Bigger beans have a greater distance to the center and will require more time to allow that heat to transfer. Heat application that is gentler will prevent the outside layer from overdeveloping.

Artisan Roast Profile of a Washed Ethiopian Coffee

How We Control a Roast

Roast Variables

The first variable is charge temperature, or the temperature of the roaster when the coffee is added. Higher charge temperatures set up a faster roast and vice versa. Charging too high may lead to scorching, especially in lower density coffees or with smaller batch size. Charge temperature should remain relatively constant, and it should change primarily with batch size. This will allow for smooth production flow in regard to your in-between batch protocol. Having wildly different charge temperatures for all of your coffees will slow production and will not be repeat-able.

The gas setting at the beginning of the roast has a similar effect to charge temperature. High gas settings will generally set up faster roasts. On some roasting equipment or with certain coffees, you might want to add coffee to the drum with the gas very low or off for 30 seconds to 1+ minute and “soak” the coffee. This would be most commonly used in roasters with large flames directly under the drum to avoid scorching by decreasing the difference in temperature between the hot metal and room-temperature green beans. Lower density coffees could also benefit from soaking since the coffee transfers heat less efficiently and requires more gentle application of heat.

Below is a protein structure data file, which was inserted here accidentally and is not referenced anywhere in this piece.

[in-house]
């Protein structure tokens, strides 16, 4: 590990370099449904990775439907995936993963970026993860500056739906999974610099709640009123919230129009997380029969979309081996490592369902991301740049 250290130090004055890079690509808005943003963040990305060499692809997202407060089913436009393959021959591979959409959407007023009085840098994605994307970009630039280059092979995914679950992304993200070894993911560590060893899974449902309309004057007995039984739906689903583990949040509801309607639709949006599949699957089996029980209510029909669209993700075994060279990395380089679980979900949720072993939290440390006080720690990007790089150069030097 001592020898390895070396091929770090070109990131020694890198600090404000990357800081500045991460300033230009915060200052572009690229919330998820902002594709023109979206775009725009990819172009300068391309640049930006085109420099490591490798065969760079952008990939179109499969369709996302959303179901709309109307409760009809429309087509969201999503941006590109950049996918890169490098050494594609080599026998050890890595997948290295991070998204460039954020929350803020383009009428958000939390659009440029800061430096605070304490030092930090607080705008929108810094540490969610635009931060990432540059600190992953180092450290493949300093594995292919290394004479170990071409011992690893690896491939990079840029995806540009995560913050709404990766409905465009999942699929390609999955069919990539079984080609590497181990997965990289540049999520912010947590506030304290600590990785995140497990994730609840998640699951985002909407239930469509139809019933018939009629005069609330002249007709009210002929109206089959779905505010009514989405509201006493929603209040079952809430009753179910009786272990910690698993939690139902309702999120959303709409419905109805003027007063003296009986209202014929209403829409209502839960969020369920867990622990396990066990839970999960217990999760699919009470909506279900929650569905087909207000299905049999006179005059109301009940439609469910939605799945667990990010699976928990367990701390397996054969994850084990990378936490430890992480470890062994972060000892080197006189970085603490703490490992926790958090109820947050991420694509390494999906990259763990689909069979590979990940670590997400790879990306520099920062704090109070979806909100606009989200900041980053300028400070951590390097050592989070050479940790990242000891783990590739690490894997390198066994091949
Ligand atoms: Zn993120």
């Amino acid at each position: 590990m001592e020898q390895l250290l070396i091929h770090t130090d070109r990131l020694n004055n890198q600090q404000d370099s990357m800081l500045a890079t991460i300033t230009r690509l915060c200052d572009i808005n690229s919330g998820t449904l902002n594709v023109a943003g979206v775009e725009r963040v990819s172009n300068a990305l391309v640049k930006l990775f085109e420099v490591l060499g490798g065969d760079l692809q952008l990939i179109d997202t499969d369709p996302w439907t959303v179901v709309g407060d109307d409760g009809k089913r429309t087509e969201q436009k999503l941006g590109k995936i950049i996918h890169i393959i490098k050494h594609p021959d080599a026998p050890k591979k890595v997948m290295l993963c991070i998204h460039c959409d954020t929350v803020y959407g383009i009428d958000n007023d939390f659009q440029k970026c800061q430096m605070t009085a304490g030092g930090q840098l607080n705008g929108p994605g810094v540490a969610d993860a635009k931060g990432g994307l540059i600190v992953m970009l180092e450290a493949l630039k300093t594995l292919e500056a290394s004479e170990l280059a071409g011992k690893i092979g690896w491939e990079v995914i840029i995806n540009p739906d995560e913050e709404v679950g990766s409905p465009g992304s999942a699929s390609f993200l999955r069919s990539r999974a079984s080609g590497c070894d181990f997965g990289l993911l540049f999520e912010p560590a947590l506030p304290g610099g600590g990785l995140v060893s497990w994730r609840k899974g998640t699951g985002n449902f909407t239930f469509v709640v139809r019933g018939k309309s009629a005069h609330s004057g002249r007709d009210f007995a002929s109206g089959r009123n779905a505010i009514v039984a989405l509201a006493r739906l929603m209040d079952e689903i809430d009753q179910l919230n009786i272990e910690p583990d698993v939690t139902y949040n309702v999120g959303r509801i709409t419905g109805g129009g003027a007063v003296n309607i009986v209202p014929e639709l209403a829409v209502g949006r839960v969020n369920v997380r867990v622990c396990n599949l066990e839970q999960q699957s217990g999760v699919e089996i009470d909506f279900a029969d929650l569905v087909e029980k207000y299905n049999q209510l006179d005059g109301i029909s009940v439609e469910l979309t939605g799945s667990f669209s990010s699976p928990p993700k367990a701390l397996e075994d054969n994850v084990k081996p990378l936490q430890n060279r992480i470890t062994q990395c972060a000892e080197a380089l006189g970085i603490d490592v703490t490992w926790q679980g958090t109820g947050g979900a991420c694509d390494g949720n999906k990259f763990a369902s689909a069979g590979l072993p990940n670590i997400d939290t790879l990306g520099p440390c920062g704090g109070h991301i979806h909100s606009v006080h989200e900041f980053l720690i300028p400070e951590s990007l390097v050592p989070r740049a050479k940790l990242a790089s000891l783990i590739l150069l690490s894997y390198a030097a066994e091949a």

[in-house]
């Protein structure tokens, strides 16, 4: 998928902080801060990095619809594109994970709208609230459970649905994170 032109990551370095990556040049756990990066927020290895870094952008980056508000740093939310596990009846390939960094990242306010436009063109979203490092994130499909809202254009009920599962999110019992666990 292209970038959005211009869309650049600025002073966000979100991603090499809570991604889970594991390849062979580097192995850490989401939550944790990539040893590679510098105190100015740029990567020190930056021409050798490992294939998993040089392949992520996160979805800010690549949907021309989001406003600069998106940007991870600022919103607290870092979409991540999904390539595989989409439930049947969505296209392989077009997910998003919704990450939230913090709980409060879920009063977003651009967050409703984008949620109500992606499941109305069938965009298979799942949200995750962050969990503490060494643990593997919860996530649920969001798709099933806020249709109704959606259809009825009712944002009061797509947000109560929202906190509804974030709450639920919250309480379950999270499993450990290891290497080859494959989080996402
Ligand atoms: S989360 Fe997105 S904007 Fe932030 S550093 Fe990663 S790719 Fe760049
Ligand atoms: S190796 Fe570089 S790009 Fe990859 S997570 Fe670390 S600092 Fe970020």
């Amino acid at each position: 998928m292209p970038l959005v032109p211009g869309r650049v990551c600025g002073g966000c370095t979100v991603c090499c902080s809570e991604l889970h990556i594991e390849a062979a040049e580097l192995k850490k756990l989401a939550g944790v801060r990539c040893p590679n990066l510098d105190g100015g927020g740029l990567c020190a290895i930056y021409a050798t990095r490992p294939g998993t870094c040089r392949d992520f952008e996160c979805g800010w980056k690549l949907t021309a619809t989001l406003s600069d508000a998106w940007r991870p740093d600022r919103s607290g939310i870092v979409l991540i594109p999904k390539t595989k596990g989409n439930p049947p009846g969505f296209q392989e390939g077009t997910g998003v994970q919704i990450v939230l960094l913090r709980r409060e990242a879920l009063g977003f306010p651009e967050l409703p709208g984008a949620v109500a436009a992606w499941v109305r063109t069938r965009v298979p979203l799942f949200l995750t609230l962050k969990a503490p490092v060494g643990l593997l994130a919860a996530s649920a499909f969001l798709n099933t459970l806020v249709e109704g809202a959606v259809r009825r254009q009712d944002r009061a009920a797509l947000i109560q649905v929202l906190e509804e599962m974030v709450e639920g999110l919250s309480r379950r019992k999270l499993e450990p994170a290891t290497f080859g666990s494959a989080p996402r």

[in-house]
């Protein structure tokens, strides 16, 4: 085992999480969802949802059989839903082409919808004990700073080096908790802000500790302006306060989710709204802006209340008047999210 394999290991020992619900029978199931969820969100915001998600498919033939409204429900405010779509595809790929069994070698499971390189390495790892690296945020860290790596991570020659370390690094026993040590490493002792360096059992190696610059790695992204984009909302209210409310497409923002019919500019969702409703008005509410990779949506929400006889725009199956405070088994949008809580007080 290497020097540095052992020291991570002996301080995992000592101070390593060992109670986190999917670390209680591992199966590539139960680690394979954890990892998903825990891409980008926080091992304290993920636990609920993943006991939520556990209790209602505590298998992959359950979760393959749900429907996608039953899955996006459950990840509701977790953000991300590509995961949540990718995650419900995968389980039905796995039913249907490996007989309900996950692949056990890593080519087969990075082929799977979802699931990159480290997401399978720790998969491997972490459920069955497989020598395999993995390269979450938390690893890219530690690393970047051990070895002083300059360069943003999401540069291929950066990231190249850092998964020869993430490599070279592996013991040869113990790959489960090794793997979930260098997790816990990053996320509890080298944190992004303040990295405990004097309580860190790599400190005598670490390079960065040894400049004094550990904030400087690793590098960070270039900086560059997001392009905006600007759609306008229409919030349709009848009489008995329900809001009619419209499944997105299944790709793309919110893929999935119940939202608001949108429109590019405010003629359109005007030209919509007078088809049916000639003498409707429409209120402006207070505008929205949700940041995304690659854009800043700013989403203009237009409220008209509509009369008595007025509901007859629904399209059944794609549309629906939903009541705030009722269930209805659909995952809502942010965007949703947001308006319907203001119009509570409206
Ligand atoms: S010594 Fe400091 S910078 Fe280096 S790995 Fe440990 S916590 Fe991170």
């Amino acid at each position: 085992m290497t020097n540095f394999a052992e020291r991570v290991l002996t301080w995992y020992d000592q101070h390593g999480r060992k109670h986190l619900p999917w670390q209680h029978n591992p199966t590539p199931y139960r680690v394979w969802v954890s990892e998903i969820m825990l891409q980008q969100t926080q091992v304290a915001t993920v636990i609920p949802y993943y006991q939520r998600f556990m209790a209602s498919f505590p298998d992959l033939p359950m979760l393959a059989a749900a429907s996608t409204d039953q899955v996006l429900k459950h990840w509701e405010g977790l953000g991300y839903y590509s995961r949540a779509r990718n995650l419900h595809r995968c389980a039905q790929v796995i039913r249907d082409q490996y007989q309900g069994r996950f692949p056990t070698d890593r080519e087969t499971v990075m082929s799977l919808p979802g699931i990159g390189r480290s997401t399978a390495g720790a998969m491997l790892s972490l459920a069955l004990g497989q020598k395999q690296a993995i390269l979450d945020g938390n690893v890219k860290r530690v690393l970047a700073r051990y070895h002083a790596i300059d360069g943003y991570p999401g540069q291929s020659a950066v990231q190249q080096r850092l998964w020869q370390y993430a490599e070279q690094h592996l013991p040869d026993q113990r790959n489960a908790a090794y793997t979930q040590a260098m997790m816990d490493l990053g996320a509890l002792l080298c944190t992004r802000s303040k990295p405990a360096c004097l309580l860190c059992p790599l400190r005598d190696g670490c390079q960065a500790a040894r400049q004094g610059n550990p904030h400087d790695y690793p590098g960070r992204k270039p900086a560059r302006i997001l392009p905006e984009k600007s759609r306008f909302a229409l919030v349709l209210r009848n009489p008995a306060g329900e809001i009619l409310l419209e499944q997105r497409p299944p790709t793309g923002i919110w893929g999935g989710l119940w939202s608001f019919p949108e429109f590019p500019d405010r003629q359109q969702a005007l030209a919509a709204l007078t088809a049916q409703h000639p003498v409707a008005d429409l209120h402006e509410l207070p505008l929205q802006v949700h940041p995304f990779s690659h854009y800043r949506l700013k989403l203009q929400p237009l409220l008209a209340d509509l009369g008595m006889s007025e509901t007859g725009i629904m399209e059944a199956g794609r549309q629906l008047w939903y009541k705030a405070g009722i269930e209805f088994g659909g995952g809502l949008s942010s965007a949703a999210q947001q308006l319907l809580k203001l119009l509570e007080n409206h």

Bigger batch sizes will require higher temperatures and higher gas settings and the opposite is true for small batch sizes. Smaller batch sizes could also benefit from soaking since there is a relatively larger portion of the beans coming in direct contact with the hot drum which could also lead to scorching. Whenever possible, your batch size should remain the same. This will increase predictability and repeat-ability.